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Lesson 10: Not only the Seasonality – Part 1

Commodity Spread Trading, not only the Seasonality

Commodity Spread Trading, not only the SeasonalityThe simple seasonal windows that we have seen in the statistical databases article, is a necessary but not sufficient condition for opening a position. They do not give us the timing. So, It will be important getting a confirmation from the technical analysis.

Technical signals are definitely more precise than entry and exit dates proposed by the statistical database. We will need to correct those dates, calculated only on a historical basis, adapting them to market conditions we face at that moment.

I begin with the ABC of technical analysis, and I define the trend. There are three possible situations in which a market can find at any given time. It can go up (uptrend), it can come down (downtrend) or it can move sideways (congestion).

Bullish Trend, Uptrend

The trend, therefore, represents the direction in which moves the price. It is said that a market is in an uptrend when we have higher highs and higher lows (above).

Similarly, we have a downtrend when we have lower highs and lower lows (below).

Bearish Trend, downtrend

Lateral movement is unlikely in spread trading because although the futures that make up the spread will move horizontally, the spread will be equally in trend in most of the time.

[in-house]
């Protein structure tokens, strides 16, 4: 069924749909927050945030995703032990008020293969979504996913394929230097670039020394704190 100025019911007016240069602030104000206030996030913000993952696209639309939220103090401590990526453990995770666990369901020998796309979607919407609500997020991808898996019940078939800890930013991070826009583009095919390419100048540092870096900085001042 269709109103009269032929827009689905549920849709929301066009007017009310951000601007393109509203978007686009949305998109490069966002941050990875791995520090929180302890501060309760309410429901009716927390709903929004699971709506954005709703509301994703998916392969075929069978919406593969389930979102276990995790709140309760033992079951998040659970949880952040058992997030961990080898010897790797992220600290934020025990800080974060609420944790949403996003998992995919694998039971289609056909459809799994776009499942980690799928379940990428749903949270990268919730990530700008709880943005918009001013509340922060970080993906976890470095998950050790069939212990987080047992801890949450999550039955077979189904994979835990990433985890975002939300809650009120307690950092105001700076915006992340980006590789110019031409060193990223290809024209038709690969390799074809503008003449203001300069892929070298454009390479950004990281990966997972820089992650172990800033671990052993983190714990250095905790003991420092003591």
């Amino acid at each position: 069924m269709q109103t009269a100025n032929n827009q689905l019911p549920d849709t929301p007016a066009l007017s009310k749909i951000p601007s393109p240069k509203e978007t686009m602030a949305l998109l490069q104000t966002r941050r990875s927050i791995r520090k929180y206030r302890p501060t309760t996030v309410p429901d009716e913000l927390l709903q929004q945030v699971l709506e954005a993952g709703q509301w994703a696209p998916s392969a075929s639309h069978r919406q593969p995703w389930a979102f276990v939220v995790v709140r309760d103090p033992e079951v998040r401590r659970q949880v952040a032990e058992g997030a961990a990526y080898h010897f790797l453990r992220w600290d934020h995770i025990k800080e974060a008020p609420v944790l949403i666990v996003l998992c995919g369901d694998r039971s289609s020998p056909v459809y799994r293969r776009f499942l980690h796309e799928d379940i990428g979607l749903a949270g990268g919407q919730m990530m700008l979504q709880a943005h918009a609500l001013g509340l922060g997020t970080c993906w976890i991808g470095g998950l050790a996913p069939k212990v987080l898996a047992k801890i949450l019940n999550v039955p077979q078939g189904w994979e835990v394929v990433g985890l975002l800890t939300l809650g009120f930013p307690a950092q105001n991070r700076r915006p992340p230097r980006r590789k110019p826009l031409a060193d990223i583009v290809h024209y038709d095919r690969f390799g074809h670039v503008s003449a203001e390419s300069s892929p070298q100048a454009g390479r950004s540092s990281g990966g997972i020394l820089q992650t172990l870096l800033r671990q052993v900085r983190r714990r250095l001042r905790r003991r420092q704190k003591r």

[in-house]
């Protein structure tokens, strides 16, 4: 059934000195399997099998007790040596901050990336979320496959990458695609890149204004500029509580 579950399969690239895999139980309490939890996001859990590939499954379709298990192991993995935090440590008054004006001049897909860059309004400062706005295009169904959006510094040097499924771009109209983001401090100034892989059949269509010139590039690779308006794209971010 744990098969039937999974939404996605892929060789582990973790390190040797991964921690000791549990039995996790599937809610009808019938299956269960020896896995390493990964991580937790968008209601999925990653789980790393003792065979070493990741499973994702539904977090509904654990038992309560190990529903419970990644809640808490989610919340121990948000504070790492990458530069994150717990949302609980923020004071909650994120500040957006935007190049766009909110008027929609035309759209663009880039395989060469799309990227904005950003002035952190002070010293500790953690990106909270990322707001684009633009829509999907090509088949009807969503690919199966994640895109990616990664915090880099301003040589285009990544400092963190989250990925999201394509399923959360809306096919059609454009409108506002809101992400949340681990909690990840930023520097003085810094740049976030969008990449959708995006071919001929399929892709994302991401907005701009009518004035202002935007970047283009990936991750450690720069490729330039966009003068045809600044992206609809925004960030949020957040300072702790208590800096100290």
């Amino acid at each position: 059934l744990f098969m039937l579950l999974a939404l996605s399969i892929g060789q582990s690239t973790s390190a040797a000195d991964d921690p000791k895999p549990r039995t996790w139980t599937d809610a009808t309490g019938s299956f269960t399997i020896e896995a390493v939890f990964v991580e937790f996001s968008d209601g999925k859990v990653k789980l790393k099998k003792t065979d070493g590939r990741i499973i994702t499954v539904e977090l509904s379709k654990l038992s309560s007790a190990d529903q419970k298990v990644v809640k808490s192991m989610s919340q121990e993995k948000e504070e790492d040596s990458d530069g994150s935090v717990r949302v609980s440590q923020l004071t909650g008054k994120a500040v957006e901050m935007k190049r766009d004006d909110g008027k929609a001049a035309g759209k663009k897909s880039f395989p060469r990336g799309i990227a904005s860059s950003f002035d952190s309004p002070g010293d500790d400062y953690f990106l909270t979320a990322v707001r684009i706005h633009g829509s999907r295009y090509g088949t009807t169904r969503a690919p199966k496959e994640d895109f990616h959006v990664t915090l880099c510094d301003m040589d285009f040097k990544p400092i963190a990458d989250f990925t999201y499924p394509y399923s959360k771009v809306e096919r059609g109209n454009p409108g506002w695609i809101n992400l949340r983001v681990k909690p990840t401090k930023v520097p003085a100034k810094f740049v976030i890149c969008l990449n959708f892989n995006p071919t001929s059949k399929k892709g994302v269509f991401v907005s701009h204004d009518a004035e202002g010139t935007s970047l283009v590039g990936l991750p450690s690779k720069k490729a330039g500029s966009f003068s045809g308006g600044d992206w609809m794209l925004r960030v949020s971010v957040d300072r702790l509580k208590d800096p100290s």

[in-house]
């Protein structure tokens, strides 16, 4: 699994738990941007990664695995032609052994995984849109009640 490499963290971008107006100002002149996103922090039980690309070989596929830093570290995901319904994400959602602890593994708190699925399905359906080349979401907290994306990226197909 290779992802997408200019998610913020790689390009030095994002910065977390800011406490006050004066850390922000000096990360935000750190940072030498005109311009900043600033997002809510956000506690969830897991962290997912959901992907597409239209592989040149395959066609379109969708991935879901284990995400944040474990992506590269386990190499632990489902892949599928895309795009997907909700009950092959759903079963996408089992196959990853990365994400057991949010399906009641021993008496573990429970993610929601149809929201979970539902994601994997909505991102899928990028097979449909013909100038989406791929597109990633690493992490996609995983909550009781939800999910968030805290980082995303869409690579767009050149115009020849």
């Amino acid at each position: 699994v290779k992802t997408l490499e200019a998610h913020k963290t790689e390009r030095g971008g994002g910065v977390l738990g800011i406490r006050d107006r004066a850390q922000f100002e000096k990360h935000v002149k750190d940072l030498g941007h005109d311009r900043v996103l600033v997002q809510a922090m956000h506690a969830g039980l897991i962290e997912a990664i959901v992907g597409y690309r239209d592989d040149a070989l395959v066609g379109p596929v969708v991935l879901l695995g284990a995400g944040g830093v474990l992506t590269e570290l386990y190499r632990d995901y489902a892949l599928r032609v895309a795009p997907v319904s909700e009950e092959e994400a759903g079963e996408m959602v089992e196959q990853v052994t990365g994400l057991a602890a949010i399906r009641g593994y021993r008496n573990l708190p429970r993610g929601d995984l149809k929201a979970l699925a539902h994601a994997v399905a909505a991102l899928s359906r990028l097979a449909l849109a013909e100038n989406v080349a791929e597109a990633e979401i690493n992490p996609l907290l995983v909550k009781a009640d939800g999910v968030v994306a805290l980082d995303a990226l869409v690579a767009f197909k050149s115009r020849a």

An important aspect is that in spread trading we will never see charts with price bars or candlesticks, but more simply, the spread is drawn with a line joining all the daily closing prices.

Adapting, so the two definitions we have just seen, in spread trading we no longer talk about higher and lower highs or lows, but rather, about higher or lower closes.

Let's see, most likely, what it is the most used patterns in spread trading: 1-2-3 high or low by Joe Ross.

The 1-2-3 high is formed at the end of an up-trending market. Typically, prices will make a final high (point 1), proceed downward to point 2 where an upward correction begins; then proceed upward to a point where they resume a downward movement, thereby creating the pivot (point 3) as you can see below. The input in the market after a descent below the point 2 of the pattern.

1-2-3 High, Jow Ross

The 1-2-3 low is formed at the end of a down-trending market. Typically, prices will make a final low (point 1); proceed upward to point 2 where a downward correction begins; then proceed downward to a point where they resume an upward movement, thereby creating the pivot (point 3) like shown below. The input in the market to the overrun of the point 2 of the pattern.

1-2-3 Low, Joe Ross

We can see an example of the 1-2-3 low in the chart of ZSK17-ZMK17 (buy soybean delivery May 2017 and sell soybean meal delivery May 2017) below.

Spread Trading, Soybean Meal, Soybean Oil

When we create a spread, it is customary, but no one is stopping us from doing differently, to subtract from the future we buy, the one we sell. In this way, we will always have to buy a spread and never sell it. Similarly, we will only use a 1-2-3 low by Ross as the signal.

However, the 1-2-3 high of Ross is not entirely useless in spread trading because it can give us an important "advice" in case we had opened a bullish position: to close the trade, being the 1-2-3 high is a bearish pattern (and so in contrast to our position).

Seasonalgo, seasonal trading, spread trading, commodity market

 

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